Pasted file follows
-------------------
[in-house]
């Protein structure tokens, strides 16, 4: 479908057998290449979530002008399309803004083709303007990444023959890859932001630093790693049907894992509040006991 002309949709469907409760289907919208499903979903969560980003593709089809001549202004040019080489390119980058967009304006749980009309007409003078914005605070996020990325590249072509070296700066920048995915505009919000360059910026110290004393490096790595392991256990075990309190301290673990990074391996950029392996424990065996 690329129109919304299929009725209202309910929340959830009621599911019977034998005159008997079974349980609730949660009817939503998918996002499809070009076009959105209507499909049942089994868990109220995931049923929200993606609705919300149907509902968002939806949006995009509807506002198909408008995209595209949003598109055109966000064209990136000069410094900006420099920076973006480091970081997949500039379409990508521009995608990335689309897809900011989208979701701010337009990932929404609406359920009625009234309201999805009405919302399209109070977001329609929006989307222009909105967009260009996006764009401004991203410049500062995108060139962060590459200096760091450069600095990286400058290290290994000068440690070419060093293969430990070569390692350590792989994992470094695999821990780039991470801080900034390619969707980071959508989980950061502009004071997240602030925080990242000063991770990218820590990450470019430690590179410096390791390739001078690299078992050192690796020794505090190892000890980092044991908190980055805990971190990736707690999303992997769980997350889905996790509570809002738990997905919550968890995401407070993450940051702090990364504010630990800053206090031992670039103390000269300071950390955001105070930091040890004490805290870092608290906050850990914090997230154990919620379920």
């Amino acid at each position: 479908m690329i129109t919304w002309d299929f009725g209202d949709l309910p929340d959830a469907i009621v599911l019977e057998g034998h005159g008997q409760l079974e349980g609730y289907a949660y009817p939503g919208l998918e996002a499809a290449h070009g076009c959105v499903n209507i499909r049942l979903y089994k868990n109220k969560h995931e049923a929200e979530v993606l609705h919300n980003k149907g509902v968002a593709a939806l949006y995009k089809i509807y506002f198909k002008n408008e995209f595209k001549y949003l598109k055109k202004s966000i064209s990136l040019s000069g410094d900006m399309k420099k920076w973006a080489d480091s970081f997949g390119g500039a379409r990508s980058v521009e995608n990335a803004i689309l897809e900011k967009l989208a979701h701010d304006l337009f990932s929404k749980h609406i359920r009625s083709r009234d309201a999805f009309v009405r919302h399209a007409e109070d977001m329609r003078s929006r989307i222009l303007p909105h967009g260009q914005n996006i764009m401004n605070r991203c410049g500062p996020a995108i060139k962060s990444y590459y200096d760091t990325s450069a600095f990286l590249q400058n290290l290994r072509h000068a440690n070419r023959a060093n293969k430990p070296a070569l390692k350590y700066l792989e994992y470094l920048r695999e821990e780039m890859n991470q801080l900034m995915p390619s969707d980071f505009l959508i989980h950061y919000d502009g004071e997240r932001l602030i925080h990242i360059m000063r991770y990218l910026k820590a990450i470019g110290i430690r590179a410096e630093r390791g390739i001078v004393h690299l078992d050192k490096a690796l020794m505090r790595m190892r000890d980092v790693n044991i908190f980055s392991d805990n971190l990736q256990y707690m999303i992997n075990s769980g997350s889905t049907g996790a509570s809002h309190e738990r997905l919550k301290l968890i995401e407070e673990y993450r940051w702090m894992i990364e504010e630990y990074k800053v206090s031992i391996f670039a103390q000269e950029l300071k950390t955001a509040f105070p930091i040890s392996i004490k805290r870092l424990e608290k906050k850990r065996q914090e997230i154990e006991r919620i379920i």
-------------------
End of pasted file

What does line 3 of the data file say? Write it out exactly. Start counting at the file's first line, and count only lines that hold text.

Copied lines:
């Amino acid at each position: 479908m690329i129109t919304w002309d299929f009725g209202d949709l309910p929340d959830a469907i009621v599911l019977e057998g034998h005159g008997q409760l079974e349980g609730y289907a949660y009817p939503g919208l998918e996002a499809a290449h070009g076009c959105v499903n209507i499909r049942l979903y089994k868990n109220k969560h995931e049923a929200e979530v993606l609705h919300n980003k149907g509902v968002a593709a939806l949006y995009k089809i509807y506002f198909k002008n408008e995209f595209k001549y949003l598109k055109k202004s966000i064209s990136l040019s000069g410094d900006m399309k420099k920076w973006a080489d480091s970081f997949g390119g500039a379409r990508s980058v521009e995608n990335a803004i689309l897809e900011k967009l989208a979701h701010d304006l337009f990932s929404k749980h609406i359920r009625s083709r009234d309201a999805f009309v009405r919302h399209a007409e109070d977001m329609r003078s929006r989307i222009l303007p909105h967009g260009q914005n996006i764009m401004n605070r991203c410049g500062p996020a995108i060139k962060s990444y590459y200096d760091t990325s450069a600095f990286l590249q400058n290290l290994r072509h000068a440690n070419r023959a060093n293969k430990p070296a070569l390692k350590y700066l792989e994992y470094l920048r695999e821990e780039m890859n991470q801080l900034m995915p390619s969707d980071f505009l959508i989980h950061y919000d502009g004071e997240r932001l602030i925080h990242i360059m000063r991770y990218l910026k820590a990450i470019g110290i430690r590179a410096e630093r390791g390739i001078v004393h690299l078992d050192k490096a690796l020794m505090r790595m190892r000890d980092v790693n044991i908190f980055s392991d805990n971190l990736q256990y707690m999303i992997n075990s769980g997350s889905t049907g996790a509570s809002h309190e738990r997905l919550k301290l968890i995401e407070e673990y993450r940051w702090m894992i990364e504010e630990y990074k800053v206090s031992i391996f670039a103390q000269e950029l300071k950390t955001a509040f105070p930091i040890s392996i004490k805290r870092l424990e608290k906050k850990r065996q914090e997230i154990e006991r919620i379920i």